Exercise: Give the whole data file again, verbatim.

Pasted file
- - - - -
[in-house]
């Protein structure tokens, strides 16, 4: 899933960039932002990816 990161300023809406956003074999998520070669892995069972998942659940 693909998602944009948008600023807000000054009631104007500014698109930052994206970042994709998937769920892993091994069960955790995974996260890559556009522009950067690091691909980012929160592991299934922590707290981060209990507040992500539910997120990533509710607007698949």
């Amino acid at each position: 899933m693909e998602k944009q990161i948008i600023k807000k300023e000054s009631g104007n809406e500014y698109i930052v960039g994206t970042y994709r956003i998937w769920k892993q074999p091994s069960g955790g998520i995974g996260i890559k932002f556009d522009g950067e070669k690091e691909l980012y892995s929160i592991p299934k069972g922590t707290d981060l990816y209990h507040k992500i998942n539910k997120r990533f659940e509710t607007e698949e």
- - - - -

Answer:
[in-house]
């Protein structure tokens, strides 16, 4: 899933960039932002990816 990161300023809406956003074999998520070669892995069972998942659940 693909998602944009948008600023807000000054009631104007500014698109930052994206970042994709998937769920892993091994069960955790995974996260890559556009522009950067690091691909980012929160592991299934922590707290981060209990507040992500539910997120990533509710607007698949």
């Amino acid at each position: 899933m693909e998602k944009q990161i948008i600023k807000k300023e000054s009631g104007n809406e500014y698109i930052v960039g994206t970042y994709r956003i998937w769920k892993q074999p091994s069960g955790g998520i995974g996260i890559k932002f556009d522009g950067e070669k690091e691909l980012y892995s929160i592991p299934k069972g922590t707290d981060l990816y209990h507040k992500i998942n539910k997120r990533f659940e509710t607007e698949e």